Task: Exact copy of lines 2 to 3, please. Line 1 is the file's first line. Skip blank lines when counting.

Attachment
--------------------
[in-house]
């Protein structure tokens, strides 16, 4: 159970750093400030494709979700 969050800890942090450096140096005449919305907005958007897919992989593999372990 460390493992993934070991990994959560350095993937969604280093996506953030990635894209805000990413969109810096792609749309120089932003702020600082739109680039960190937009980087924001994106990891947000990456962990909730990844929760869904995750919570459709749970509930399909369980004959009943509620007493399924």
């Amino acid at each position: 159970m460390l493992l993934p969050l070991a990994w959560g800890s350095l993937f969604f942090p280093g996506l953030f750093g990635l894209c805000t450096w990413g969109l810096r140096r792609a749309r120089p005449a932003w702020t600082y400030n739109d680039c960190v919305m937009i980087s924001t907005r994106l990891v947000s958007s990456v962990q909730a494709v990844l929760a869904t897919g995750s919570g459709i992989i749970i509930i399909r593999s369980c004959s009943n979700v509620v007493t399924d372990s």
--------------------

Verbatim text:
């Protein structure tokens, strides 16, 4: 159970750093400030494709979700 969050800890942090450096140096005449919305907005958007897919992989593999372990 460390493992993934070991990994959560350095993937969604280093996506953030990635894209805000990413969109810096792609749309120089932003702020600082739109680039960190937009980087924001994106990891947000990456962990909730990844929760869904995750919570459709749970509930399909369980004959009943509620007493399924």
């Amino acid at each position: 159970m460390l493992l993934p969050l070991a990994w959560g800890s350095l993937f969604f942090p280093g996506l953030f750093g990635l894209c805000t450096w990413g969109l810096r140096r792609a749309r120089p005449a932003w702020t600082y400030n739109d680039c960190v919305m937009i980087s924001t907005r994106l990891v947000s958007s990456v962990q909730a494709v990844l929760a869904t897919g995750s919570g459709i992989i749970i509930i399909r593999s369980c004959s009943n979700v509620v007493t399924d372990s």